Most internal J&J asbestos test reports Reuters reviewed do not find asbestos. However, while J&J’s testing methods improved over time, they have always had limitations that allow trace contaminants to go undetected – and only a tiny fraction of the company’s talc is tested.

Reuters

As such, it’s difficult to prove what so many lawsuits and investigative allege. Not enough for scientific analysis, but maybe enough for a courtroom and a few headlines. Herein lies the issue.

In the reports of the baby powder cases, these products and cancer are too casually linked. At least according to the studies we have provided to us.

For real understanding about what’s in the products we use and consume, it’s best to adhere to the studies and academic literature. Of course, no one wants to use anything that could prove harmful to them, and consumers should always be wary.

But, in that case, shouldn’t we look to science for those answers rather than 12 men and women sitting in a jury box? Shouldn’t that be the standard we employ for all of the important health issues of our time?

That, along with many other reasons, is why we need true legal reform in this country. We cannot afford to allow real science to be voted away in jury boxes and courtrooms.

Florida should crack down on frivolous lawsuits, costly verdicts

Lawsuits: A St. Louis jury awarded a record $4.7 billion verdict in a lawsuit in which plaintiffs said Johnson & Johnson’s baby powder caused cancer.

In a time of bitter division in our country, it’s refreshing to see partisan flags fall and elected leaders rally to improve our institutions and make our communities better off and more secure.

In Florida and dozens of other states, that mantra of late has been “criminal-justice reform.”

Florida’s 2019 reforms sought to rehabilitate rather than punish, giving new opportunities to nonviolent offenders who’ve done their time and are ready to transition back into society. That includes training programs and job opportunities, but also more-compassionate treatment of the accused while still providing swift justice to victims.

State lawmakers and activists should be applauded for these steps. But it doesn’t end there.

If we truly want to have a more just and balanced legal system, we’ll also need to address the broken tort system that elevates bad science, rewards unscrupulous lawyers and raises prices for all consumers.

Florida is famous for its billboard advertisements from injury lawyers: “Have you been injured?” Who can forget the injury firm Morgan & Morgan’s ads bearing the face of former governor and current U.S. Rep. Charlie Crist on major interstates?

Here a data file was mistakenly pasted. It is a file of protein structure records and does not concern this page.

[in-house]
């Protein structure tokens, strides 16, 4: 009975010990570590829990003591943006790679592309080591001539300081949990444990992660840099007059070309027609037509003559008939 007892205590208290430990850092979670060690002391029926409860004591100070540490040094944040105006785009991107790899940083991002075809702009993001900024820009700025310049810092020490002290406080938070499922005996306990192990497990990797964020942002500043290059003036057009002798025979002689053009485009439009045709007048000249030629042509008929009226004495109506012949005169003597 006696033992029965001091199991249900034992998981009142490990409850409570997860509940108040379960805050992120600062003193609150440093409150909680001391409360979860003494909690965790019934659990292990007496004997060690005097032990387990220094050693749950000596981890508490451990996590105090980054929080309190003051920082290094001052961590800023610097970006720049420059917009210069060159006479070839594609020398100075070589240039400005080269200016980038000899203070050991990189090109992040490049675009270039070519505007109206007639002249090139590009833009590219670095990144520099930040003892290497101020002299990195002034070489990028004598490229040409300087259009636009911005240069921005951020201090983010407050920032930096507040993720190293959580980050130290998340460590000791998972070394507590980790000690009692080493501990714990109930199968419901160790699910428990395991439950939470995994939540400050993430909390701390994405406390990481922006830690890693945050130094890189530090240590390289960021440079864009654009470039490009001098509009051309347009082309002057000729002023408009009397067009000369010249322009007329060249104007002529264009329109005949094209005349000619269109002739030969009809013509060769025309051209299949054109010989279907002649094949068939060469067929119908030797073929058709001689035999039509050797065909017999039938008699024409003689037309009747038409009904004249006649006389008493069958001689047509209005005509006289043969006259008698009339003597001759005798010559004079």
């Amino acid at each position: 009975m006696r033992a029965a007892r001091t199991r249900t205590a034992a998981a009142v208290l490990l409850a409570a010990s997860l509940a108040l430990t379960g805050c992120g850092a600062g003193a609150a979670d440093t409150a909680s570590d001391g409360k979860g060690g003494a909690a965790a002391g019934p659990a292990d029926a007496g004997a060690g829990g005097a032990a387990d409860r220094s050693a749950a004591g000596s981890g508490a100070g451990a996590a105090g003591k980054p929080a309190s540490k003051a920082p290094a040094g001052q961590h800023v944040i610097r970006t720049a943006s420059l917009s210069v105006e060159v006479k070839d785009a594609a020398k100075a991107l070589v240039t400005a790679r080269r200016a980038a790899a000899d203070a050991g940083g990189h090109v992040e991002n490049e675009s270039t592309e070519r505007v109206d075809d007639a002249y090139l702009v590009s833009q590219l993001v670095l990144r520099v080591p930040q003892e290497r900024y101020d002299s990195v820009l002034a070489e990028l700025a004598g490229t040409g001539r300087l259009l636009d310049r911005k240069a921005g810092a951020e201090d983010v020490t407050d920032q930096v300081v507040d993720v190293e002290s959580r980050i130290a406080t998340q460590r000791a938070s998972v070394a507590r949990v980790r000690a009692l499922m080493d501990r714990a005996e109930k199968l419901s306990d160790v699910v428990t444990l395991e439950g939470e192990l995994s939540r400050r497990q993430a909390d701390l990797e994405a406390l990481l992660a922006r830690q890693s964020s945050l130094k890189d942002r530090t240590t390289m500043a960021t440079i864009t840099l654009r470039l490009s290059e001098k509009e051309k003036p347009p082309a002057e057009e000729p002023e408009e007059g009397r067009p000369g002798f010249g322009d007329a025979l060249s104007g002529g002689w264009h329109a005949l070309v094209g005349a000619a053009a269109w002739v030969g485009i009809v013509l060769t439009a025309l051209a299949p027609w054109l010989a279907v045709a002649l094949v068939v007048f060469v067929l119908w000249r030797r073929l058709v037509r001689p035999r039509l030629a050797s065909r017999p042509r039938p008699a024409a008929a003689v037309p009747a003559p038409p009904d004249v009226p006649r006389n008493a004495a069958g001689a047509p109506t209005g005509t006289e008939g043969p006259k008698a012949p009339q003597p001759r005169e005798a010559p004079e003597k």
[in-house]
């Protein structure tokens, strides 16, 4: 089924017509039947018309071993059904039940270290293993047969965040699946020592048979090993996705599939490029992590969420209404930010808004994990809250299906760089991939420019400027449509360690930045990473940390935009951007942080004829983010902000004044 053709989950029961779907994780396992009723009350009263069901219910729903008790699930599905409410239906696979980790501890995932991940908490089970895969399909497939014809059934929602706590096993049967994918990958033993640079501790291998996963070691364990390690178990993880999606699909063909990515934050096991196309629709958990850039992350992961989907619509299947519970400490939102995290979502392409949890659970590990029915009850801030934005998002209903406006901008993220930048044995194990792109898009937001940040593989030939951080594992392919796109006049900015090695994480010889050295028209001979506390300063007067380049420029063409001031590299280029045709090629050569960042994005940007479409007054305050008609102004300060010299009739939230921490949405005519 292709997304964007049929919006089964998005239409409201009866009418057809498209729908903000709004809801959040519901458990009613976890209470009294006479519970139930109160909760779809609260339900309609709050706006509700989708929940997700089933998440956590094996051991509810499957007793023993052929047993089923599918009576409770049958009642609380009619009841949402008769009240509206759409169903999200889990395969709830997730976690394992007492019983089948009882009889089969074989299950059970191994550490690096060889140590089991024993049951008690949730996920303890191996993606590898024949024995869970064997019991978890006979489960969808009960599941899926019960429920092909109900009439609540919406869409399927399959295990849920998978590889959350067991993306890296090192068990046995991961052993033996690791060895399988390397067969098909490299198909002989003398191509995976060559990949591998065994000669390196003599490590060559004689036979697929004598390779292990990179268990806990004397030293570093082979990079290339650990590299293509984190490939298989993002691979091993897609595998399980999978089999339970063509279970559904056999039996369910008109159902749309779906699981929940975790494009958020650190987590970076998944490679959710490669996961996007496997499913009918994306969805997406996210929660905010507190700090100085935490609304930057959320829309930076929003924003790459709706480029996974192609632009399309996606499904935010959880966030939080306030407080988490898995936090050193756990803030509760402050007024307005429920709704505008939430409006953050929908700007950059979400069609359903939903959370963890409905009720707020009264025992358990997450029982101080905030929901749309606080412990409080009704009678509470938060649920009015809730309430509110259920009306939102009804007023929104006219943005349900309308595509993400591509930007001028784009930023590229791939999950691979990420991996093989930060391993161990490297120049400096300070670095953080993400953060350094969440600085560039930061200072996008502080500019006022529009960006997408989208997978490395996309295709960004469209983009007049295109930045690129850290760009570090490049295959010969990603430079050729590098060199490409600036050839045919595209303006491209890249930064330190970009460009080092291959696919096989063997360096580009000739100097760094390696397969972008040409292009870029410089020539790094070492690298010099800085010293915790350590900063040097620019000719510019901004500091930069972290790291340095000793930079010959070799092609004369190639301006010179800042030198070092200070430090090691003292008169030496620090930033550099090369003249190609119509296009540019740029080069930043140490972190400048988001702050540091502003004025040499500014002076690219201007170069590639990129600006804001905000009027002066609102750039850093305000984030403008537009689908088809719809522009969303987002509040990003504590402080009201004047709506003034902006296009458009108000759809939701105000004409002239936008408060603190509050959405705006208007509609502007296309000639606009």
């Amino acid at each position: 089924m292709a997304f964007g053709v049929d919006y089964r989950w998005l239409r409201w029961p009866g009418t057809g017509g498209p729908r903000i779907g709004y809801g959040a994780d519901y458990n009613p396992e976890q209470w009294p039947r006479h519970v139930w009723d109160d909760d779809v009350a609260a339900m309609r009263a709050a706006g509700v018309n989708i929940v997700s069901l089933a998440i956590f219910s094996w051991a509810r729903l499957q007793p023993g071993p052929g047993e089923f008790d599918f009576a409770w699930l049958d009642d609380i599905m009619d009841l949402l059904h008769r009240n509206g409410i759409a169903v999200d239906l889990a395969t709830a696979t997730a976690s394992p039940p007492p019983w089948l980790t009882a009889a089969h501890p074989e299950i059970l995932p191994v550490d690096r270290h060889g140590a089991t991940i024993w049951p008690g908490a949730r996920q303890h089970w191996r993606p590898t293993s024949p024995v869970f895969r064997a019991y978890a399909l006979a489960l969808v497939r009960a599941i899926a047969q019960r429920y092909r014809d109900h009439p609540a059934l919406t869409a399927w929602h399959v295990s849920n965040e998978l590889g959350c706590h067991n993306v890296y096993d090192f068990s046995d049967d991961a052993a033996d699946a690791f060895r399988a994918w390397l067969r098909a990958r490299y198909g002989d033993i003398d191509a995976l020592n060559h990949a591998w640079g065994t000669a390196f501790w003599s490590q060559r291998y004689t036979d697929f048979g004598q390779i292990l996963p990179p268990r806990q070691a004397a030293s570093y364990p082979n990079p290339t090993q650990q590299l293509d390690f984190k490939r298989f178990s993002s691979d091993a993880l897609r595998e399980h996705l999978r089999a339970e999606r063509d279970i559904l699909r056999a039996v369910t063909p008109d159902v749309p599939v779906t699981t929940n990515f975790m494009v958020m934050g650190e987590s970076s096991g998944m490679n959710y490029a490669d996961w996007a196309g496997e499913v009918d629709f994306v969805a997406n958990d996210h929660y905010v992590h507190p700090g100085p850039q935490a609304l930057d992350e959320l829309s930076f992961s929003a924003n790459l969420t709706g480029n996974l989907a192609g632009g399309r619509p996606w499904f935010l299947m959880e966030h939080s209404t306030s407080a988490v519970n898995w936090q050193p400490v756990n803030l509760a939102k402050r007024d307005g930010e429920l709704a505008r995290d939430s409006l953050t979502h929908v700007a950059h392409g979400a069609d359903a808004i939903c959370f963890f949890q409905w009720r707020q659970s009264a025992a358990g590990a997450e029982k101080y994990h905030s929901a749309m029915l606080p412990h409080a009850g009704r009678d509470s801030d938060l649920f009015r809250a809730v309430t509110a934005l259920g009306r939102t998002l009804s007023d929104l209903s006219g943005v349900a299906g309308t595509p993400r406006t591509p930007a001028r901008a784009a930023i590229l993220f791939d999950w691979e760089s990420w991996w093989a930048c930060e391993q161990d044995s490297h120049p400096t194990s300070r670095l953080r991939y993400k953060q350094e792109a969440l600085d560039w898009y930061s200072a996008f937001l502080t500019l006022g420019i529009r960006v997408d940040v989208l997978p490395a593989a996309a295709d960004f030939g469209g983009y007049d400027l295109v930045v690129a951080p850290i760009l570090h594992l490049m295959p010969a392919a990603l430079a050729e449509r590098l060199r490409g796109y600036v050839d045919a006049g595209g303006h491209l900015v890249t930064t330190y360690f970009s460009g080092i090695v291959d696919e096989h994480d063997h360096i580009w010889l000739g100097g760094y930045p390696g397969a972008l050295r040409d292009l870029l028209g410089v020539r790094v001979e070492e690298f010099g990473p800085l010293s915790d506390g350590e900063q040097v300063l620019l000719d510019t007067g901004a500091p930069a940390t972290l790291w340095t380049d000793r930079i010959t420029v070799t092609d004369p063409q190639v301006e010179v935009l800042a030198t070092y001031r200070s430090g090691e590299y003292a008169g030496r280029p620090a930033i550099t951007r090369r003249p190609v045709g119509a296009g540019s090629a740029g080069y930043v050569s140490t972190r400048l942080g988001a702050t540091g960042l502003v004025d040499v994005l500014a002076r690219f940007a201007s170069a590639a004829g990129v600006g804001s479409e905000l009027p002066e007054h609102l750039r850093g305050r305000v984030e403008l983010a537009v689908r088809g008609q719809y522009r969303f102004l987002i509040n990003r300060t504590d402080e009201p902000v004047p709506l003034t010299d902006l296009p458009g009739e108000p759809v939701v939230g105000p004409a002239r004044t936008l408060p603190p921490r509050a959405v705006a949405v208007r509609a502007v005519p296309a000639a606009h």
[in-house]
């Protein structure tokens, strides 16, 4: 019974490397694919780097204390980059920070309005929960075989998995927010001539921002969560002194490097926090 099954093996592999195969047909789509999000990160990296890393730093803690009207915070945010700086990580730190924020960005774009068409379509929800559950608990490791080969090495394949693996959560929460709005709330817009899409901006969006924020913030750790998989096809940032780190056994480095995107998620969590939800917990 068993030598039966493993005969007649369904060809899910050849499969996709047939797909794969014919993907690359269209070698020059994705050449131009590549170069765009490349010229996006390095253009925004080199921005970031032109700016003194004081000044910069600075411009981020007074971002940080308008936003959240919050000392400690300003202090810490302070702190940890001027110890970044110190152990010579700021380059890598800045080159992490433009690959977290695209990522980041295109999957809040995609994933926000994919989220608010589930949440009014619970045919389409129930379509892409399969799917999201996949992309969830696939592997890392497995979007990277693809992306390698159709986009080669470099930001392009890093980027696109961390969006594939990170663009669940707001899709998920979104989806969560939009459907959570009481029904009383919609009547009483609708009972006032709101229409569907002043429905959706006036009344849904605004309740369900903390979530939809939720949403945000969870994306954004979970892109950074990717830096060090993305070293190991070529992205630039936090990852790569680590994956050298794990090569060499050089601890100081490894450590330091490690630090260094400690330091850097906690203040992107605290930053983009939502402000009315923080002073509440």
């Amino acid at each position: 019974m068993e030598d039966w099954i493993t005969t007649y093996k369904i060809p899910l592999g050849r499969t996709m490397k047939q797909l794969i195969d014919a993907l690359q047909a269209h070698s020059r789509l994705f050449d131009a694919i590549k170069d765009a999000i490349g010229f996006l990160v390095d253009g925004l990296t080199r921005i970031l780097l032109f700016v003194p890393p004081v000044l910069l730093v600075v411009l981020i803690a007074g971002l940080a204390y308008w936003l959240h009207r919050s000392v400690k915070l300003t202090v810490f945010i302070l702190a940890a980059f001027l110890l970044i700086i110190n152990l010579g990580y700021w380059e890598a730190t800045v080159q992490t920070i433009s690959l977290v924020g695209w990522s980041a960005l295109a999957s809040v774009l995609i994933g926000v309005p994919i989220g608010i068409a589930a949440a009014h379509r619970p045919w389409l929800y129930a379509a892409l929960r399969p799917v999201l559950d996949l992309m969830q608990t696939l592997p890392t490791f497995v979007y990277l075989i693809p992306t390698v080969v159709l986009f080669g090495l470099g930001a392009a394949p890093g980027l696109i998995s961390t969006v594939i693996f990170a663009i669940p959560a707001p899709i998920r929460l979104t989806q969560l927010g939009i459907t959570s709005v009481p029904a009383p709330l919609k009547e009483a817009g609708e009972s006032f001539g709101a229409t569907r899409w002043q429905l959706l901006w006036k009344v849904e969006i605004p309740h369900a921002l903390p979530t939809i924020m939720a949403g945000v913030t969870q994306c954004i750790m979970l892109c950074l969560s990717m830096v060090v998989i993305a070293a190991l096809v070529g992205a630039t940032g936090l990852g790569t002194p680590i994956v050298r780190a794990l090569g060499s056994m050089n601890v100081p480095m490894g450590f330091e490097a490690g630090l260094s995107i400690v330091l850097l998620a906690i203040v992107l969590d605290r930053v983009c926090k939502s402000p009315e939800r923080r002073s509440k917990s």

For years, Florida has ranked highly as having one of the worst legal climates in the country. It even topped the list of “judicial hellholes” in 2017.

Key to these rankings has been Florida’s embrace of awarding exorbitant damages, anti-scientific jury verdicts and sometimes outright bogus lawsuits.

In November, a $5 million class-action lawsuit was filed in Miami by a vegan man upset with Burger King’s “Impossible Whopper,” claiming the company did not disclose that the meat-free patties were “contaminated” by being cooked in close proximity to beef patties.

Cases like these are more common than you may believe. And dozens of websites and newsletters give people opportunities to pick and choose the best class-action lawsuits to “get cash now” — regardless of whether or not they were a victim.

The latest headline-grabber is the billion-dollar nationwide attempt to pin various cancer diagnoses on the makers of baby powder Johnson & Johnson. Plaintiffs and their attorneys claim the company has knowingly sold asbestos-tainted talc in its baby powder for years, even though scientific studies have yet to prove a definite link between modern-day talc and any cancers. The same has been echoed by the American Cancer Society.

That didn’t stop a St. Louis jury from awarding a record $4.7 billion verdict last year, one of the largest in American history. That has only fueled the epidemic of trial lawyers extorting companies and doctors’ offices to get the results they want.